Ted Nugent Reflects On Whether Grunge Slowed The Progression Of His Music

Ultimate Classic Rock recently interviewed Ted Nugent. During their conversation, Ted shared his ideas about his supergroup, Damn Yankees, which he founded during the rise of grunge and the other alternative rock genres. Also, Nugent unveiled whether grunge affected his records and projects with Damn Yankees back then.

Ted Nugent founded a supergroup named Damn Yankees with Styx’s Tommy Shaw, Night Ranger’s Jack Blades, and Michael Cartellone, who wasn’t a famous drummer back then but gained fame after joining Lynyrd Skynyrd in 1989. The supergroup’s line-up drew great attention, and they released their self-titled debut studio album on February 22, 1990. Then, it was followed by their second album, ‘Don’t Tread,’ which was released on August 11, 1992.

During the first years of Damn Yankees, the Seattle grunge scene’s popularity started increasing and became a subculture as an alternative rock genre. Grunge bands influenced and inspired both new generation bands and young people’s music taste. Hence, they were more interested in listening to Nirvana, Pearl Jam, Soundgarden, or Alice in Chains than classic rock and metal bands.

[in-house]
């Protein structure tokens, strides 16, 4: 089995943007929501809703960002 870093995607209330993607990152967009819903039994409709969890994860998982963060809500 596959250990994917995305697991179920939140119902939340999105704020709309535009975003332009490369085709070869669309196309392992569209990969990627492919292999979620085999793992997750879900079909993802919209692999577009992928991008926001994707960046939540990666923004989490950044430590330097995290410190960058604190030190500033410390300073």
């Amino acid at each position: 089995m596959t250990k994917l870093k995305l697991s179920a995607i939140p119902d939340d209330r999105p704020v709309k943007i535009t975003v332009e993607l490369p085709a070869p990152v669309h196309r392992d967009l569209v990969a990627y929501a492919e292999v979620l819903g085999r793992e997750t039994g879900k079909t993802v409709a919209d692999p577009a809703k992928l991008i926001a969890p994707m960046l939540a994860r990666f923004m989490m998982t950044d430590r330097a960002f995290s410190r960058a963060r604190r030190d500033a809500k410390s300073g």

Therefore, during their recent interview, the journalist wanted to hear Ted Nugent’s thoughts and feeling about that grunge-influenced era in the music industry. As a hard rock musician who preserved his popularity and commercial success during several eras, Ted Nugent clearly stated that grunge slowed neither Damn Yankee’s progression nor his solo records. The rise of grunge didn’t have any effect on the supergroup’s producing only two albums.

Nugent stated in his interview that:

“No, not at all. Again, I think the Damn Yankees are a musical force. I don’t know what influences radio or who the man behind the curtain is. Radio kind of let down the music industry, more than anything. MTV hurt the music industry more than anything because it was about imagery and style and fashion and the music seemed to be secondary.

Not in every instance, but in enough instances where some killer, killer music got lost. Let’s talk about Triumph. Holy God in heaven, what musical monsters those guys were. Not giving them the time of day to play some Boy George weirdness instead? That was kind of heartbreak, but I just plow forth no matter what, anyway! I think all of the great bands do.

I could name hundreds and hundreds of musical forces that have talent, work ethic, grit, passion, and defiance. AC/DC never broke stride. They were never like, ‘What’s grunge?’ They never went, ‘Well, there’s the Boy George stuff.’ They just AC/DC’ed like a crowbar up your ass, which is one of my favorite things in life.”

Furthermore, Ted Nugent added that many bands and musicians, such as AC/DC, were able to preserve their popularity and continue to sell millions of records thanks to their work ethic, talent, endless passion for music. Thus, both himself and the bands like AC/DC didn’t have to change their own unique styles.